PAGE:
Pittsfield voters approve $9.25 million school district budget, one-year teachers contract
Concord Insider's Ben Conant and Keith Testa (SAMANTHA GORESH / Monitor staff)
Pittsfield teachers will get raises this year, and the town’s elementary school will get new siding and windows.
A $9.45 million budget and a one-year teachers contract were approved at the Pittsfield School District’s annual meeting last night.
Voters spent the most time debating whether to spend $615,000 to replace the elementary school’s siding and windows. The school district will raise $340,000 through taxes and draw $275,000 from capital reserve funds for the project.
School board member Michael Wolfe said the work was put off as long as possible, but the exterior of the school is falling apart.
“It’s deteriorated to the point where you can pull it off by hand at this point,” Wolfe said.
Fred Okrent said he believes the work is “absolutely necessary.” But he called the expenditure irresponsible.
“An amount this size can and should be bonded,” he said, and spread out over a number of years.
School board members said the work could be done for less money with a one-time, one-year expense. Wolfe said the school’s interior walls are in tact, but mold could develop if the siding is not replaced this year. That would lead to closing the school and holding classes in temporary classrooms, he said.
“When you said mold, the hairs sat up on my head,” Eileen Legg said, urging fellow voters to approve the project before they are forced to pay for emergency repairs.
Others said the project would have too large an impact on the tax rate.
“I really like the sounds of what you’re going to do with the outside (of the school),” Dan Schroth said. “But I could never vote for that much money in one year, I don’t think.”
Teachers will receive raises between 2.2 percent and 3 percent under the one-year contract approved last night. It will cost $42,900.
School board Chairman Clayton Wood said teachers have put in extra work during the school’s ongoing redesign effort. He called the contract a recognition of teachers’ cooperation and hard work.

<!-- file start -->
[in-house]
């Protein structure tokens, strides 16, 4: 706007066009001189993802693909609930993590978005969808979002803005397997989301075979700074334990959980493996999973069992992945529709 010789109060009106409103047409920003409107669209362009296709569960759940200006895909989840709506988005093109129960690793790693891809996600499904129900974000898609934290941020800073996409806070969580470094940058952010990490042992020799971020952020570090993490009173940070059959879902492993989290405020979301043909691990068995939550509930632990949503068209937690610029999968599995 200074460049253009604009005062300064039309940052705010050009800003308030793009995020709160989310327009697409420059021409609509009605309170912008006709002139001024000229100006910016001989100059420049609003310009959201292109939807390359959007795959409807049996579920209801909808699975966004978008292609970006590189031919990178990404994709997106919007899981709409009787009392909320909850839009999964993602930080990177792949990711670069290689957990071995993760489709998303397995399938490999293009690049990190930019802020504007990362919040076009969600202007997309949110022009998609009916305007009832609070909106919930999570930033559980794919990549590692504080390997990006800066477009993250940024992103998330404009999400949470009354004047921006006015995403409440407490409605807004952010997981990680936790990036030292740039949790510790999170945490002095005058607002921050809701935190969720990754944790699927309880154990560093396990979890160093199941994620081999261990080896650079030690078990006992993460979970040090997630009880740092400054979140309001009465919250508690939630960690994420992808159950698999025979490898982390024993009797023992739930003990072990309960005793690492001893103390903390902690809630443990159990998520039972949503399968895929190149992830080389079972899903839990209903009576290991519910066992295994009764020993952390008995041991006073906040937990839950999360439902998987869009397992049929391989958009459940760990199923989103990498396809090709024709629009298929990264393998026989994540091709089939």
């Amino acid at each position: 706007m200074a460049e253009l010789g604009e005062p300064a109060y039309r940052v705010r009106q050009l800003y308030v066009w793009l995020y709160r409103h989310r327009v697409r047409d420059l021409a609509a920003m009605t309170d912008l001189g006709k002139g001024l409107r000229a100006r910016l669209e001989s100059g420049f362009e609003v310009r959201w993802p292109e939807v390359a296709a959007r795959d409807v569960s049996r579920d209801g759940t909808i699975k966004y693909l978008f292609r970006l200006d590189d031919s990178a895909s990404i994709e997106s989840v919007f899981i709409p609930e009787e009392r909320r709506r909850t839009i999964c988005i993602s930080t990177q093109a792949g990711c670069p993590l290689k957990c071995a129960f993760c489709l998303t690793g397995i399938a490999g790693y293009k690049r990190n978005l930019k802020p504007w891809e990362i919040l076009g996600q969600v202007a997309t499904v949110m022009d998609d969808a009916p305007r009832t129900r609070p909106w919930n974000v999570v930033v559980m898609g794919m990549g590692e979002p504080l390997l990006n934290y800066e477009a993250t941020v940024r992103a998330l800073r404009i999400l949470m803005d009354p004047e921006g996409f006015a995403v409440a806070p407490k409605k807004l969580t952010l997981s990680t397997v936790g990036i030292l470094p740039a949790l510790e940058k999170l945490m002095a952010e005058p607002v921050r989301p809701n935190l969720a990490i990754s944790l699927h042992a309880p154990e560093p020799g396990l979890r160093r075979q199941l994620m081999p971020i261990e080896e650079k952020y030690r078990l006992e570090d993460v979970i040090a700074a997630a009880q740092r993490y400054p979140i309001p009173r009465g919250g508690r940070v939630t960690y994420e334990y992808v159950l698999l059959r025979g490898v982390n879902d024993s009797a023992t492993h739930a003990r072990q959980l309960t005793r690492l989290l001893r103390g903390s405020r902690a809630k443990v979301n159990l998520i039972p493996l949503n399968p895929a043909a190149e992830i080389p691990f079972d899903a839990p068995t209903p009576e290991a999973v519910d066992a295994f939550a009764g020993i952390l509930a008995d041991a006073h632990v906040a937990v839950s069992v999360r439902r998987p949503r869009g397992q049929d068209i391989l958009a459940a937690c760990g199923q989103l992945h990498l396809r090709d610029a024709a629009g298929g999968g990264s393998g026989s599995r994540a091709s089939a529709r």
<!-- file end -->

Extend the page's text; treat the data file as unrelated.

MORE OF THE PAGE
Wood said teachers will pay more of their own health insurance costs, and raises are based in part on student performance.
“Most teachers unions don’t even want to talk about looking at students’ performance, and we’re way past that,” he said.
Paulette Wolfe said she has a daughter who attends the high school and has benefitted from the school redesign effort. It has included extra student help before and after school, for which the teachers do not receive extra pay.
“I think the extended school day is great,” she said. “I’m in favor of the teacher raise.”
Among the voters who spoke against the contract last night was a Pittsfield teacher who said she did not feel that teachers should receive a raise because other town employees will not receive raises this year.
Eric Nilsson, one of the town’s selectmen, asked voters to reject the contract and any other warrant article that would increase the budget.
“I know we’re in tough economic times right now, and if the school can’t come in level-budgeted, I’m going to vote ‘no’ on everything you want on increases,” Nilsson said.
The district’s operating budget passed with little debate last night, and is 2.5 percent less than last year’s budget. School board member Mary Paradise said budget reductions include eliminating one classroom teacher at the elementary school and one part-time music teacher at Pittsfield Middle High School.
This article has been updated to accurately reflect the opinion of the Pittsfield teacher who spoke against the contract.
(Laura McCrystal can be reached at 369-3312 or
firstname.lastname@example.org or on Twitter @lmccrystal.)